This morning’s view out the window. Lovely deer watching us watching them, before they ran off. Now there’s an animal that knows both, how to slow down and hurry up.
Once again we’re at one of our at least annual trips away for making art. After the long and stimulating summer at the Festival of Arts in Laguna, where Anne spent almost every evening and I did half, the break was called for. Besides, Anne wanted to augment her inventory after the satisfying sales. And me, I wanted some concerted time to explore a new direction in my painting.
We’re in Idaho, Swan Valley, in the wonderful log home of friends Jeff and Michelle Aleixo. We’ve converted their great room into a dual studio, one side for Anne, the other for me. We have music, books, books on tape; we watch an occasional video, we take a daily walk. It’s supremely quiet when we want it to be. We see no one. Mostly we work all day, just the way we love to spend our “vacations.”
It’s what everybody needs, time to explore what’s inside and give a chance for it to come out. It’s contemplative and desultory. At least that’s one idea. At the same time it’s being ever aware of the time, of how few days there are left, right from the beginning. Just this morning Anne commented that it was already 10:00 o-clock, “The day’s half gone!”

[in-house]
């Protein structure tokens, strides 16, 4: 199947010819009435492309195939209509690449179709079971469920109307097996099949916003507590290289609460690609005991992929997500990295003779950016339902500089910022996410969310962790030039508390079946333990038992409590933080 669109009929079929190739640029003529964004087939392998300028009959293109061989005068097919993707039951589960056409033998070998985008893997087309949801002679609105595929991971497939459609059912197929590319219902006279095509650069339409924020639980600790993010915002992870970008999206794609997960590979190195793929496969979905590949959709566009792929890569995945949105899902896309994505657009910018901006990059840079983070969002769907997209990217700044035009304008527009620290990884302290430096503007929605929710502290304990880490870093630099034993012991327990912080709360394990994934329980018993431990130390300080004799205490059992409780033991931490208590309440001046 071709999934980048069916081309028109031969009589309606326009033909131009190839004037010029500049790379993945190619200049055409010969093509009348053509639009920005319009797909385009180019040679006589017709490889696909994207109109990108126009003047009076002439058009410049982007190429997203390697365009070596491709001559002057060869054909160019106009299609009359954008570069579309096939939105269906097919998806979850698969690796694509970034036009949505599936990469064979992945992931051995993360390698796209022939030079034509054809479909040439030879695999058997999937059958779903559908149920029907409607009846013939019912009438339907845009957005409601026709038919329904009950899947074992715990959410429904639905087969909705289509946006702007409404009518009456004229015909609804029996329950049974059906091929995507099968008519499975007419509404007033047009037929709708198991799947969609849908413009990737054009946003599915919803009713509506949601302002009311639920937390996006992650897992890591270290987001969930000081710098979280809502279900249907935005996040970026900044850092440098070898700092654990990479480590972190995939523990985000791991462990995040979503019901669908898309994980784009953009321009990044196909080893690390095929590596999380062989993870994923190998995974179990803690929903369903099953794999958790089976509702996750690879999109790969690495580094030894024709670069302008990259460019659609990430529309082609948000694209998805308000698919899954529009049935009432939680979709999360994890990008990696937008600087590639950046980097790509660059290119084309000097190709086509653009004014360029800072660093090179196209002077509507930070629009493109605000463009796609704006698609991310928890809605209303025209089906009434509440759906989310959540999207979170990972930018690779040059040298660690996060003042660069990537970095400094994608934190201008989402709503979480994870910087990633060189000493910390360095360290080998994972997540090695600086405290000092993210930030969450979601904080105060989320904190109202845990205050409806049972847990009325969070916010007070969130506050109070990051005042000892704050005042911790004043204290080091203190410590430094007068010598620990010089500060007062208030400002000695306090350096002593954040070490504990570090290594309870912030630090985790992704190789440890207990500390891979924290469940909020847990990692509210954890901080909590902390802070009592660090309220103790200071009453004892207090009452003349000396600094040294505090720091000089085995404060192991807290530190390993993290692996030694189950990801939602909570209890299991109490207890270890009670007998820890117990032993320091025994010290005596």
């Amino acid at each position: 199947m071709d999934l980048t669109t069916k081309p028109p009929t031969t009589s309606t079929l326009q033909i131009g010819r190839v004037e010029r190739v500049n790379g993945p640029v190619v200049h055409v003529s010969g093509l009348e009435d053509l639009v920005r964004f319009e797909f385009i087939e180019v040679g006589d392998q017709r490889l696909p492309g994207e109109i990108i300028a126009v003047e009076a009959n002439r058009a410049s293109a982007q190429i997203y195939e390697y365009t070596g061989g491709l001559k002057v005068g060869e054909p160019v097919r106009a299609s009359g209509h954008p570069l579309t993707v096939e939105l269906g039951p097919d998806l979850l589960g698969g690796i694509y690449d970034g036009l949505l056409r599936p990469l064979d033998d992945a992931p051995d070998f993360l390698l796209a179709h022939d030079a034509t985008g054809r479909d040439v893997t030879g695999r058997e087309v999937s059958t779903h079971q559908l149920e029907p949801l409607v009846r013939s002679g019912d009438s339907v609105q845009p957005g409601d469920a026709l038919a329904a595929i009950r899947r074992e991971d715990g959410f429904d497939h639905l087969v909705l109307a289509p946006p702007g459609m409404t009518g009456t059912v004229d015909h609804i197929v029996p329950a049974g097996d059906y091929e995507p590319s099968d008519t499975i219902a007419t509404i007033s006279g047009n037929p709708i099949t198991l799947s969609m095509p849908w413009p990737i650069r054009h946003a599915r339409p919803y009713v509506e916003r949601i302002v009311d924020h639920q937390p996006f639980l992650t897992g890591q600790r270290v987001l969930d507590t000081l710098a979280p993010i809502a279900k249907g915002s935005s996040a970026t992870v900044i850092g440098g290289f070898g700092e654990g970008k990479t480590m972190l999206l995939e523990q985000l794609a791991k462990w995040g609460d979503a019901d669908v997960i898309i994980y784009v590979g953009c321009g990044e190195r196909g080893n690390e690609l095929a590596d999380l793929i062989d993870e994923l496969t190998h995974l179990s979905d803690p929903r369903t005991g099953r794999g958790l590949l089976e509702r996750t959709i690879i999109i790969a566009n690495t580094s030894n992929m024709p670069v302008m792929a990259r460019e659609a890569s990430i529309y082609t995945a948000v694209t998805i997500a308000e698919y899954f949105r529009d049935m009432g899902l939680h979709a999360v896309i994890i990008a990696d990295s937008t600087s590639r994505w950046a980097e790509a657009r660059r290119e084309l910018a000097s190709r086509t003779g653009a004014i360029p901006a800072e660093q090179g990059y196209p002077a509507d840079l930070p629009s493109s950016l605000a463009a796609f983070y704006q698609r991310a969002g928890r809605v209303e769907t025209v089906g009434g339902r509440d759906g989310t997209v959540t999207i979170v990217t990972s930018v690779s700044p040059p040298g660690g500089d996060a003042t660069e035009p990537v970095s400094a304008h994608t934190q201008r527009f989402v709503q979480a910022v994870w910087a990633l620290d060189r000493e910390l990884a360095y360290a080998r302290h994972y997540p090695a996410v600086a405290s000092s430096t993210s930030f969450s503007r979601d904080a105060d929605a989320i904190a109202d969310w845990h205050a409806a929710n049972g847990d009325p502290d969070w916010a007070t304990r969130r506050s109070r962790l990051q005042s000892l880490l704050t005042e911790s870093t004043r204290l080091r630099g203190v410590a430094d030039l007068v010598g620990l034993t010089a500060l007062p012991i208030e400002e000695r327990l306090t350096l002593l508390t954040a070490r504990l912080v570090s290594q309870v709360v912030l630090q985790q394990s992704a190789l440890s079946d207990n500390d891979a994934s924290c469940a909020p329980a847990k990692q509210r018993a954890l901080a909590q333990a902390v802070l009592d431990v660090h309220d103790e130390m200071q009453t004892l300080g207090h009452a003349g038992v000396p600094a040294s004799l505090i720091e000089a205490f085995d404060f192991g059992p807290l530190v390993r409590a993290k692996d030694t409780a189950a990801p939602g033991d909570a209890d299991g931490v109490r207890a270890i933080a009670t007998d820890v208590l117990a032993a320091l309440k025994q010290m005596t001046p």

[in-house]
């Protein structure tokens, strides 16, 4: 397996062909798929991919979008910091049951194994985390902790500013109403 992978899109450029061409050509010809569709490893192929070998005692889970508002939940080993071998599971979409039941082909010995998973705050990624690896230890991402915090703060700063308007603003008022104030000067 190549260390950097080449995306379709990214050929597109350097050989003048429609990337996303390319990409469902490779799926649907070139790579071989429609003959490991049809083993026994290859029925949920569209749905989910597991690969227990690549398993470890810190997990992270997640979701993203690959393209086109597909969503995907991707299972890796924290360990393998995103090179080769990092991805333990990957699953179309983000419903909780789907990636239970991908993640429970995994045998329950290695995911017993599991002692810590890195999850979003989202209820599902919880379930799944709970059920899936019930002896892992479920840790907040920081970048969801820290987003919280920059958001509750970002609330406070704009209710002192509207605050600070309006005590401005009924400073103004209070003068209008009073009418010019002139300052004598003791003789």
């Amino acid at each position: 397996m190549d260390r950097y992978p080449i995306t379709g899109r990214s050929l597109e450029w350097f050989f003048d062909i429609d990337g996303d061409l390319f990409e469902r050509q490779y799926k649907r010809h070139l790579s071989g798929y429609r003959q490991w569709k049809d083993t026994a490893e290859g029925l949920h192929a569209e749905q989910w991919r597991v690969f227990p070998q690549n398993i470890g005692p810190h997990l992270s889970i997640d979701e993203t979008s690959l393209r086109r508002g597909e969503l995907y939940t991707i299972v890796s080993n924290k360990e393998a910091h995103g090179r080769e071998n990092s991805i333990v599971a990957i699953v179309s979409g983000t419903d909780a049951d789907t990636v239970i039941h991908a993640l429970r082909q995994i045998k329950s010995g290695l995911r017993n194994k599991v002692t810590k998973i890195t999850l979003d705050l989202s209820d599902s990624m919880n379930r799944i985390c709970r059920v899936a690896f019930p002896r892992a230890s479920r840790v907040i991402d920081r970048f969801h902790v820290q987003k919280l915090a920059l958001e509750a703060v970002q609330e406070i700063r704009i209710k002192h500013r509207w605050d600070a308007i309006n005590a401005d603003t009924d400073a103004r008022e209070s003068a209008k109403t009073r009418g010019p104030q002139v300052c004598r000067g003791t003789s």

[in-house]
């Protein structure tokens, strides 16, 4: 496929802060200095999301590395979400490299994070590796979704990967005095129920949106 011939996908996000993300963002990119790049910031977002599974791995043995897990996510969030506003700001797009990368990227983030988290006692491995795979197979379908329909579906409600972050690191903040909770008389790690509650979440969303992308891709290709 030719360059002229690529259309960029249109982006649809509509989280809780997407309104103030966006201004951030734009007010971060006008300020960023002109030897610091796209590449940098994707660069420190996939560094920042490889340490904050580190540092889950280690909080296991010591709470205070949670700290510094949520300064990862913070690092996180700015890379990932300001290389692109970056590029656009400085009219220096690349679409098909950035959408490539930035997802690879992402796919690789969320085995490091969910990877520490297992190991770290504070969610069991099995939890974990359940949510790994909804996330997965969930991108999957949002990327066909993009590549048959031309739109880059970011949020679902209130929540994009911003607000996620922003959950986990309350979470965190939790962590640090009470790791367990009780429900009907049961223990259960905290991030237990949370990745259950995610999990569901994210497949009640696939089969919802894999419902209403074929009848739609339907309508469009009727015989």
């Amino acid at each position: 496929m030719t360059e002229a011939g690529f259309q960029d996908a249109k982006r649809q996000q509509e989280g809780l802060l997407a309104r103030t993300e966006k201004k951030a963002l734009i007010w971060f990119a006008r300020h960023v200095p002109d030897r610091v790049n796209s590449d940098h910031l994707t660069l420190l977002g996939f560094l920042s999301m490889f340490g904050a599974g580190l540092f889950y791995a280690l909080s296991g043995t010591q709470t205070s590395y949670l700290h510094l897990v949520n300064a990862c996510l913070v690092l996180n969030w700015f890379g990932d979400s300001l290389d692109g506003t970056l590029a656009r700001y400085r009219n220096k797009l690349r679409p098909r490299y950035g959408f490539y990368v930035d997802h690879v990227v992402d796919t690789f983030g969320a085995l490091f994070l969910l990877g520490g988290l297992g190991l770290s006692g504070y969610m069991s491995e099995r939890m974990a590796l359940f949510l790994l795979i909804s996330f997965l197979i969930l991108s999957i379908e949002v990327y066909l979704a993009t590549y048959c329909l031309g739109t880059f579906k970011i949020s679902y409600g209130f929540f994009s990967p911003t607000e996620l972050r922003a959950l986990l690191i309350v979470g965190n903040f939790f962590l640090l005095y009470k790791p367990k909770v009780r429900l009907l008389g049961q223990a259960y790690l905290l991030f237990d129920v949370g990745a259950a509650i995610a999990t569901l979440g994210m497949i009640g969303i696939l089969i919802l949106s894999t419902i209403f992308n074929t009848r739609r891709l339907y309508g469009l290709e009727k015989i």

Casting about for inspiration, I came across the work of painter Saul Leiter. I liked his approach to strong color and the almost frenetic line work in his figure studies. On further investigation, I found that he was also, in fact mainly, a photographer. He worked in New York shooting black and white fashion and journalism at a high level. But what wasn’t discovered until a decade or so before he died (at 89) was that since the 40’s and 50’s he’d been experimenting with the creative use of color. Watching a YouTube video or so I came to find how, once discovered, he made a real mark in the field, influencing many others.
He had been doing all this work “on the side,” and “just for his own satisfaction.” Most of his life, as he says, he was “an unknown.”
Another thing he says about himself was that he was “lazy.” That term was easily decried with expansive museum shows of his work in his later years, both painting and photography. But it was how he saw himself. He took time with things, didn’t hurry, let his mind do work that can’t happen when it’s always pushed.
And there it is: Slow down, you’ll do better work. And: Hurry up, there’s only so much time.
That’s where we live . . . somewhere between those two. It’s a balance. As the writer of Ecclesiastes might have said, There’s a time for everything: a time to go, and a time to stop going.
Right now, we’re doing both. Don’t forget to do the same.
P.S. You can check out Saul Leiter on line, including a film about him, In No Great Hurry, which I plan to get.
P.P.S. Next Thursday’s Blank Canvas blog will show a little more of this Idaho hideaway and some results of our work.